I have a question i am struggling to get answers for.
I currently own 2 rental houses and my wife owns our personal residence in her name. My latest purchase was funded through a family member where they loaned us the money to purchase the house in cash (in my name) and i payed for the renovations and currently rent it out with the goal of doing a cash out refi early next year.
Meanwhile, our dream house has come up and we qualify to buy it, but I'm worried it will mess up my DTI to be able to cash out of my BRRRR deal.
So my question is do brrrr cash out refi's all deal with DTI or are there some more creative options that follow a different formula (I've read a little about some commercial lenders just making sure 75% of your rent will cover the mortgage?) I have steady W2 income, but with adding more rentals i think i need to find a way around DTI to continue scaling.
Any thoughts? My wife and i really want to put an offer on this new house, but i want to make sure I’m not biting off more than i can chew, and be 100% positive i can cash out of my other brrrr deal to be able to pay back my gracious family lender with interest (as planned).
I think you can't be 100% about anything, and I start there because I caught a lot of emotion-driven thought patterns in how you are viewing the situation. Risk is part of real estate investing, and sometimes the best looking deals end up being terrible decisions that injure our wallets and our pride.
That said, the other side of your dilemma is the dream house. Try to view this as objectively as possible, as if it's not you in the situation but your best friend Ryan. Ryan says he's found his dream home, and you think, "Hey, buddy, there's plenty of fish in the sea." And you think. "Another great property is going to pop up sometime." Or you think, "Maybe I want the kind of wealth in the next five years that I can self-build a dream home unlike any anyone else has."
Typically, dream homes are the worst purchases of our lives. We're too precious in our thinking about them, so we spend where we should save, give time where we should rush, and generally indulge when restraint is the better course.
It sounds as if you're early on in the investing journey. If you can rescript your thinking to say, "In five years, my assets will pay for the house of my dreams so I don't even have to care what the bank says," then you will be financially free rather than bowing to the banks. Best of luck, no matter your road!
@Jody Sperling Do you have any thoughts on the questions posed? This really isn't about the "dream house" or being 100% sure. The real question is about financing once you max out your DTI. I want to grow our portfolio at this stage by purchasing a personal property (with 3%-5% down instead of 20%), but I definitely don't want to jeopardize being able to refinance a property that I directly owe a $155,000 short term loan payment on this spring (original loan amount + interest). The Brrrr went great and we added more than enough value to cash out $190,000 to pay both the lender and our expenses back in full, and right now I technically own that house in cash which is helpful for my DTI to purchase a personal property. If there is a way to grow now and still be able to refinance through a commercial loan (That deals with a Rent to Mortgage Payment ratio instead of a debt to income ratio) I would love to know more about it! If it's not an option I will just wait to be safe with the investment I've already made. In our area any house purchase at this point will put our portfolio at over a million dollars of real estate, and I foresee this wall with my DTI is coming at the 4th house mark for us regardless (whether it's now with this house, or even if I wait to refinance and look for a 4th house after), so I am looking for creative solutions from people who have crossed this barrier successfully.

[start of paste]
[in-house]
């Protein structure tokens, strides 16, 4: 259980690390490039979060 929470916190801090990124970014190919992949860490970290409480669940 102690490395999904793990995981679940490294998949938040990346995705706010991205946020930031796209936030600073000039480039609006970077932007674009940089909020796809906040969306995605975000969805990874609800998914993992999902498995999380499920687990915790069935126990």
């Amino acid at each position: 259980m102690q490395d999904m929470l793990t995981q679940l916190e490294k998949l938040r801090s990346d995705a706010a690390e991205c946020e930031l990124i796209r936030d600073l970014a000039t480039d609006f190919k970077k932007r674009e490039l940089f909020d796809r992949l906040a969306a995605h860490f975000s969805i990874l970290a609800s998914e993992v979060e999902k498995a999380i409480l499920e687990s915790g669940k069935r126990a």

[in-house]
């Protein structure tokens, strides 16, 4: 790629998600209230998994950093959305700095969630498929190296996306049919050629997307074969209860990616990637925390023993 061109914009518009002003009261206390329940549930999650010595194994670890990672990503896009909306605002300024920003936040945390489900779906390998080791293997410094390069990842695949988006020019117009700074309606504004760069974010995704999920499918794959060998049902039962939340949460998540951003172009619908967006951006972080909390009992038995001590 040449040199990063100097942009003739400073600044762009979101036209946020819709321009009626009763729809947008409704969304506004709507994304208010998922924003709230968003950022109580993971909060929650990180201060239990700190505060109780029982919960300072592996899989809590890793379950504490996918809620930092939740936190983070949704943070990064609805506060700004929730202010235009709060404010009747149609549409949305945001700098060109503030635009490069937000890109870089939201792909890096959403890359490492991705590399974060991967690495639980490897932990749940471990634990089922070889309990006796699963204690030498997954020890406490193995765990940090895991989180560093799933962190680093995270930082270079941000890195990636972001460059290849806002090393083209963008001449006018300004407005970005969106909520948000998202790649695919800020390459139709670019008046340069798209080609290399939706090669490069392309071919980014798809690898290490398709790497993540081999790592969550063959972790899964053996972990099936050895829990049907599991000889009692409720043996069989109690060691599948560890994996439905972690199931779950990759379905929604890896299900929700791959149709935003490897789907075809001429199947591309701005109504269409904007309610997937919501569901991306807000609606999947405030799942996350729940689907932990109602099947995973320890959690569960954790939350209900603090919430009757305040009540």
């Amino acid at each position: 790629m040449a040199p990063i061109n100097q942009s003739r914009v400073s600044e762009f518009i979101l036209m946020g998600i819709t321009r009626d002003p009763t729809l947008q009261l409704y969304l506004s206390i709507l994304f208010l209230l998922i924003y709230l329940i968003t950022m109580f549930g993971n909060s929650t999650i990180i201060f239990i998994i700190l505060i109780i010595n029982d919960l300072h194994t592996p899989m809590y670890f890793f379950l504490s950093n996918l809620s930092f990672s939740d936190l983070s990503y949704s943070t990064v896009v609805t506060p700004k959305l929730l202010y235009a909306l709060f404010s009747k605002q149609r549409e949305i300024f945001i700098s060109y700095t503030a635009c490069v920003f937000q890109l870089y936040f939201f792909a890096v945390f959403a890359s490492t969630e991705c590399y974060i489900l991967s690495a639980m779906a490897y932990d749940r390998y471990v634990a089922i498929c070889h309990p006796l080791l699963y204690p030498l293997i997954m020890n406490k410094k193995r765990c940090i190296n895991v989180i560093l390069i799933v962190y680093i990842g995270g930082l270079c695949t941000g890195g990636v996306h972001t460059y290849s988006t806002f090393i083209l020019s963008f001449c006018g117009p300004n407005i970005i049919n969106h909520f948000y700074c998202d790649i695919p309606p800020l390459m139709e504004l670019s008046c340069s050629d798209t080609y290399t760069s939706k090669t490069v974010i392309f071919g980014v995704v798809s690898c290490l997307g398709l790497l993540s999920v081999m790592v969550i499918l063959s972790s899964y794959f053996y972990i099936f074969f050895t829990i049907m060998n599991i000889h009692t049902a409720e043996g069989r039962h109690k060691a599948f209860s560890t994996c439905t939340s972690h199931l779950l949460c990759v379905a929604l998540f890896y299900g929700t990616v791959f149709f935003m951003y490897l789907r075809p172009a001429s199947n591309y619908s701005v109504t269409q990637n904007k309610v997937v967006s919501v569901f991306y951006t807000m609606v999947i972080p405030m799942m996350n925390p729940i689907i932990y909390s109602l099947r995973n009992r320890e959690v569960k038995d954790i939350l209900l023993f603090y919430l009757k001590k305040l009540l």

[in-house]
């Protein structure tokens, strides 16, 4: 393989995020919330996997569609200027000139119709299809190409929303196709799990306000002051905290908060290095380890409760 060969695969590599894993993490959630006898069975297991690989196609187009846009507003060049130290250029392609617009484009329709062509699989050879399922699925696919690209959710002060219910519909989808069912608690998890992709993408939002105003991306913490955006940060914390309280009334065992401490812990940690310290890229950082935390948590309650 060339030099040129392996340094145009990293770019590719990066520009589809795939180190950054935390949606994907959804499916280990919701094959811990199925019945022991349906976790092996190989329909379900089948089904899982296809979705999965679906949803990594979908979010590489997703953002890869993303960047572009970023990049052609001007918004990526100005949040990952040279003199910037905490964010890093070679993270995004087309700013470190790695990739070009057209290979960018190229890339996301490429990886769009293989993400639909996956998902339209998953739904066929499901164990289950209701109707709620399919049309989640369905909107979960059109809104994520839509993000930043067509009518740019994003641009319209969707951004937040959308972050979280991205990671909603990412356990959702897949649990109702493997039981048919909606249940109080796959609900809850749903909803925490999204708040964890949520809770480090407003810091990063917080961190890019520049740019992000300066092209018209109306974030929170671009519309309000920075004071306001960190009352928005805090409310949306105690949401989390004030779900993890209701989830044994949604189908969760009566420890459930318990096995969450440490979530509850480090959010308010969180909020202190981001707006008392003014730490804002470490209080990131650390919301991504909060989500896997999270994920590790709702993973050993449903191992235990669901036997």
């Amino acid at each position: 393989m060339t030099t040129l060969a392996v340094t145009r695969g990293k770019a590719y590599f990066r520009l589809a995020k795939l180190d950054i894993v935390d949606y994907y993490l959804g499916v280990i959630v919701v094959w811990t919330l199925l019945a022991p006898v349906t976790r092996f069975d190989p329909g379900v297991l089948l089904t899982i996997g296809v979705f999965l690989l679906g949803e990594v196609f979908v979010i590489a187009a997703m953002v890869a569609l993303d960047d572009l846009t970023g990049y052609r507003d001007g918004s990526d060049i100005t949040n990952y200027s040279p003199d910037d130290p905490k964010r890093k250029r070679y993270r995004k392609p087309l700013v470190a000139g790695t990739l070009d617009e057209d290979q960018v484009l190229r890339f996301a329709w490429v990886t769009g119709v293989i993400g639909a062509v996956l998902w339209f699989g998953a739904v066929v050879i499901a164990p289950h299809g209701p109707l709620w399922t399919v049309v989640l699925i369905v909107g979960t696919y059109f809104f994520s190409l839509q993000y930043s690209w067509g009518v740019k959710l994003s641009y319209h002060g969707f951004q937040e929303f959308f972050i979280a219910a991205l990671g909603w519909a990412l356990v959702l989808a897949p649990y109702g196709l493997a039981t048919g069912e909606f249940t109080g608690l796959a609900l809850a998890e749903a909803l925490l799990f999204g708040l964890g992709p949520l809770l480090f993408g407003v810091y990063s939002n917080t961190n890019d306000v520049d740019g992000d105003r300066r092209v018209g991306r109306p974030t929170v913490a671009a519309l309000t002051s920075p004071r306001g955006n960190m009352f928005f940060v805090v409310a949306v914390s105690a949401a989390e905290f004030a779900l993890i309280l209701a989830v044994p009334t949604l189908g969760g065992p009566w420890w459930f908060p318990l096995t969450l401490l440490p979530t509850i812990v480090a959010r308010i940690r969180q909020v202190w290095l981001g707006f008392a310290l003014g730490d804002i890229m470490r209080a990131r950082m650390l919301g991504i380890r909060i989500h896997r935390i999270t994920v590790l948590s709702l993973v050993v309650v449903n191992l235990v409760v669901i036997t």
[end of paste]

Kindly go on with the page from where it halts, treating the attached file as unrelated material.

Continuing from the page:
People make too much of the DTI and Fanny and Freddy guidelines. Work with local banks and credit unions. Get to know the commercial lenders. All of my properties are on commercial mortgages except the one I own outright. The interest rate is a bit higher, but I'm cash flowing well, so its gravy to me.
Commercial lending immediately considers rent as income, whereas personal banking needs to see the rent payments season for two years before including it as income. I found it helped to divorce from questions of rates, because they're misleading anyway.
@Jody Sperling Thanks, that's super helpful! I know more about traditional lending (since it's all that I have used at this point), so pardon my ignorance. I have found it hard to get concrete info on what the commercial lending process actually looks like.
You said they "consider rent as income", but what is the criteria they are using to qualify your loans, and what LTV do you typically get? Is it pretty much just making sure your rental will cash flow, or is it more complicated than that? My BRRRR is currently renting for $1,800 and a typical loan with a 75% LTV cash out would put a payment with taxes and insurance somewhere around 1,000 - 1,200 depending on the interest rate.
@Ian Thornton Look for a commercial loan based on DSCR (Debt Service Coverage Ratio). This won't be a conventional fixed rate 30 year loan, it will be 20-25 year smortizstion with a 5/7 year refinance/balloon. These loans do not consider your DTI.
Commercial loans underwrite the asset's potential for income. They still run your credit and you can absolutely be denied for poor credit, but it's a much more open process. If you don't research, you'll likely not notice much of a difference in how the lending process goes compared to personal mortgage loans.